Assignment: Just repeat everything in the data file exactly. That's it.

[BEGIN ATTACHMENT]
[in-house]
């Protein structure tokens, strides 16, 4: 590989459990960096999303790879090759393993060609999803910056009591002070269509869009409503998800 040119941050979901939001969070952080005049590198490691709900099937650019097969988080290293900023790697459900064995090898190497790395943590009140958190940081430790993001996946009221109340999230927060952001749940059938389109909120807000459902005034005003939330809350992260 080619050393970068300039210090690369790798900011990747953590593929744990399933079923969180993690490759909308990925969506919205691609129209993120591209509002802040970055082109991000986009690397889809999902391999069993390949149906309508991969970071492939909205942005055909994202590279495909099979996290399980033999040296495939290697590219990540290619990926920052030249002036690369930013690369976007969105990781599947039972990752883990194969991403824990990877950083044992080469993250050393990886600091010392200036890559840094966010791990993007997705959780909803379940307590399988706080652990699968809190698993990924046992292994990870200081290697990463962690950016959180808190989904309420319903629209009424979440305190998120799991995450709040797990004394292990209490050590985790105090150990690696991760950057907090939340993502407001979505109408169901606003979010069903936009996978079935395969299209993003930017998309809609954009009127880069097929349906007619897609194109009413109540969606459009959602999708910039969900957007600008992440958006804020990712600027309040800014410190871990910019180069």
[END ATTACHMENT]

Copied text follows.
[in-house]
């Protein structure tokens, strides 16, 4: 590989459990960096999303790879090759393993060609999803910056009591002070269509869009409503998800 040119941050979901939001969070952080005049590198490691709900099937650019097969988080290293900023790697459900064995090898190497790395943590009140958190940081430790993001996946009221109340999230927060952001749940059938389109909120807000459902005034005003939330809350992260 080619050393970068300039210090690369790798900011990747953590593929744990399933079923969180993690490759909308990925969506919205691609129209993120591209509002802040970055082109991000986009690397889809999902391999069993390949149906309508991969970071492939909205942005055909994202590279495909099979996290399980033999040296495939290697590219990540290619990926920052030249002036690369930013690369976007969105990781599947039972990752883990194969991403824990990877950083044992080469993250050393990886600091010392200036890559840094966010791990993007997705959780909803379940307590399988706080652990699968809190698993990924046992292994990870200081290697990463962690950016959180808190989904309420319903629209009424979440305190998120799991995450709040797990004394292990209490050590985790105090150990690696991760950057907090939340993502407001979505109408169901606003979010069903936009996978079935395969299209993003930017998309809609954009009127880069097929349906007619897609194109009413109540969606459009959602999708910039969900957007600008992440958006804020990712600027309040800014410190871990910019180069």